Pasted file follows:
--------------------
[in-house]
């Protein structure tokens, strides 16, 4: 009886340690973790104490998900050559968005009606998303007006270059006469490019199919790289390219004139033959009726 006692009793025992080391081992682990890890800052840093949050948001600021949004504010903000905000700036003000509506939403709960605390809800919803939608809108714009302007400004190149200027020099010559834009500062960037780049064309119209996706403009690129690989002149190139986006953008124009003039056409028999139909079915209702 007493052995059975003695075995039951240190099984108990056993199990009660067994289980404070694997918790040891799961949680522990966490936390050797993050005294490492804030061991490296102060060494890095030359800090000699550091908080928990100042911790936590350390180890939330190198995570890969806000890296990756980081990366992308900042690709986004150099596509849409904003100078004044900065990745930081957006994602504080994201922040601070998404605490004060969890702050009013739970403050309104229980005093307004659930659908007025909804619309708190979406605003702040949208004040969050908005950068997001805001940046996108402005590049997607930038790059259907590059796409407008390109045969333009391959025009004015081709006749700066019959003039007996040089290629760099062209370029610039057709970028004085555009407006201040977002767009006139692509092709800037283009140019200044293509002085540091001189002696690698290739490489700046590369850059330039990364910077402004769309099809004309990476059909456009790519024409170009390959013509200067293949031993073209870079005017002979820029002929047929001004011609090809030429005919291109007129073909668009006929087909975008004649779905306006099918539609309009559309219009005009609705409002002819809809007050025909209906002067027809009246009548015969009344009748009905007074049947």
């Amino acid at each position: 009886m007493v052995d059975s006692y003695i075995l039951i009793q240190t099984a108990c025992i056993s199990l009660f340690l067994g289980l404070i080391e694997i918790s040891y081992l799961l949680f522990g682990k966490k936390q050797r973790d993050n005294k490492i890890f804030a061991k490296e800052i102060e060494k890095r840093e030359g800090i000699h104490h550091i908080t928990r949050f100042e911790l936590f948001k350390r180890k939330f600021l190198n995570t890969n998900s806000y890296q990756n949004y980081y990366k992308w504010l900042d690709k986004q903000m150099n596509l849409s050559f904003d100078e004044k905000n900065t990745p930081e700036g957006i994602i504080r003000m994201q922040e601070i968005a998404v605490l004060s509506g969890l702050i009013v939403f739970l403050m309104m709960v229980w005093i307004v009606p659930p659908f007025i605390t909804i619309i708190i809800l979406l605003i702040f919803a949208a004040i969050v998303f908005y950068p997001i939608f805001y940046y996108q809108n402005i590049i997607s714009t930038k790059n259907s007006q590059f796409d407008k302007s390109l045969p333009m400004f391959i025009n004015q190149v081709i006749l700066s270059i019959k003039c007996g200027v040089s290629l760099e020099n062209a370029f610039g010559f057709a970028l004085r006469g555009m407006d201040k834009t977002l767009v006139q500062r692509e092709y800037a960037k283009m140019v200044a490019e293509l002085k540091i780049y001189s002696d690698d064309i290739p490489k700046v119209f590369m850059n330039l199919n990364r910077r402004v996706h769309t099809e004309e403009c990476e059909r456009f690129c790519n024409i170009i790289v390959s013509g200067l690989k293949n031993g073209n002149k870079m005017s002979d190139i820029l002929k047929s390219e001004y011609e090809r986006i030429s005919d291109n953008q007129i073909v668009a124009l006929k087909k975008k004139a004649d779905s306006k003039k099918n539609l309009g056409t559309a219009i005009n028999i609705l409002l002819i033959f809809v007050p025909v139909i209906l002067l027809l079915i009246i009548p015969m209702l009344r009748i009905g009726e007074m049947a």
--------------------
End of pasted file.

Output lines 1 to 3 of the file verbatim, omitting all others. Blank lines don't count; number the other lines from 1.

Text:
[in-house]
């Protein structure tokens, strides 16, 4: 009886340690973790104490998900050559968005009606998303007006270059006469490019199919790289390219004139033959009726 006692009793025992080391081992682990890890800052840093949050948001600021949004504010903000905000700036003000509506939403709960605390809800919803939608809108714009302007400004190149200027020099010559834009500062960037780049064309119209996706403009690129690989002149190139986006953008124009003039056409028999139909079915209702 007493052995059975003695075995039951240190099984108990056993199990009660067994289980404070694997918790040891799961949680522990966490936390050797993050005294490492804030061991490296102060060494890095030359800090000699550091908080928990100042911790936590350390180890939330190198995570890969806000890296990756980081990366992308900042690709986004150099596509849409904003100078004044900065990745930081957006994602504080994201922040601070998404605490004060969890702050009013739970403050309104229980005093307004659930659908007025909804619309708190979406605003702040949208004040969050908005950068997001805001940046996108402005590049997607930038790059259907590059796409407008390109045969333009391959025009004015081709006749700066019959003039007996040089290629760099062209370029610039057709970028004085555009407006201040977002767009006139692509092709800037283009140019200044293509002085540091001189002696690698290739490489700046590369850059330039990364910077402004769309099809004309990476059909456009790519024409170009390959013509200067293949031993073209870079005017002979820029002929047929001004011609090809030429005919291109007129073909668009006929087909975008004649779905306006099918539609309009559309219009005009609705409002002819809809007050025909209906002067027809009246009548015969009344009748009905007074049947």
């Amino acid at each position: 009886m007493v052995d059975s006692y003695i075995l039951i009793q240190t099984a108990c025992i056993s199990l009660f340690l067994g289980l404070i080391e694997i918790s040891y081992l799961l949680f522990g682990k966490k936390q050797r973790d993050n005294k490492i890890f804030a061991k490296e800052i102060e060494k890095r840093e030359g800090i000699h104490h550091i908080t928990r949050f100042e911790l936590f948001k350390r180890k939330f600021l190198n995570t890969n998900s806000y890296q990756n949004y980081y990366k992308w504010l900042d690709k986004q903000m150099n596509l849409s050559f904003d100078e004044k905000n900065t990745p930081e700036g957006i994602i504080r003000m994201q922040e601070i968005a998404v605490l004060s509506g969890l702050i009013v939403f739970l403050m309104m709960v229980w005093i307004v009606p659930p659908f007025i605390t909804i619309i708190i809800l979406l605003i702040f919803a949208a004040i969050v998303f908005y950068p997001i939608f805001y940046y996108q809108n402005i590049i997607s714009t930038k790059n259907s007006q590059f796409d407008k302007s390109l045969p333009m400004f391959i025009n004015q190149v081709i006749l700066s270059i019959k003039c007996g200027v040089s290629l760099e020099n062209a370029f610039g010559f057709a970028l004085r006469g555009m407006d201040k834009t977002l767009v006139q500062r692509e092709y800037a960037k283009m140019v200044a490019e293509l002085k540091i780049y001189s002696d690698d064309i290739p490489k700046v119209f590369m850059n330039l199919n990364r910077r402004v996706h769309t099809e004309e403009c990476e059909r456009f690129c790519n024409i170009i790289v390959s013509g200067l690989k293949n031993g073209n002149k870079m005017s002979d190139i820029l002929k047929s390219e001004y011609e090809r986006i030429s005919d291109n953008q007129i073909v668009a124009l006929k087909k975008k004139a004649d779905s306006k003039k099918n539609l309009g056409t559309a219009i005009n028999i609705l409002l002819i033959f809809v007050p025909v139909i209906l002067l027809l079915i009246i009548p015969m209702l009344r009748i009905g009726e007074m049947a």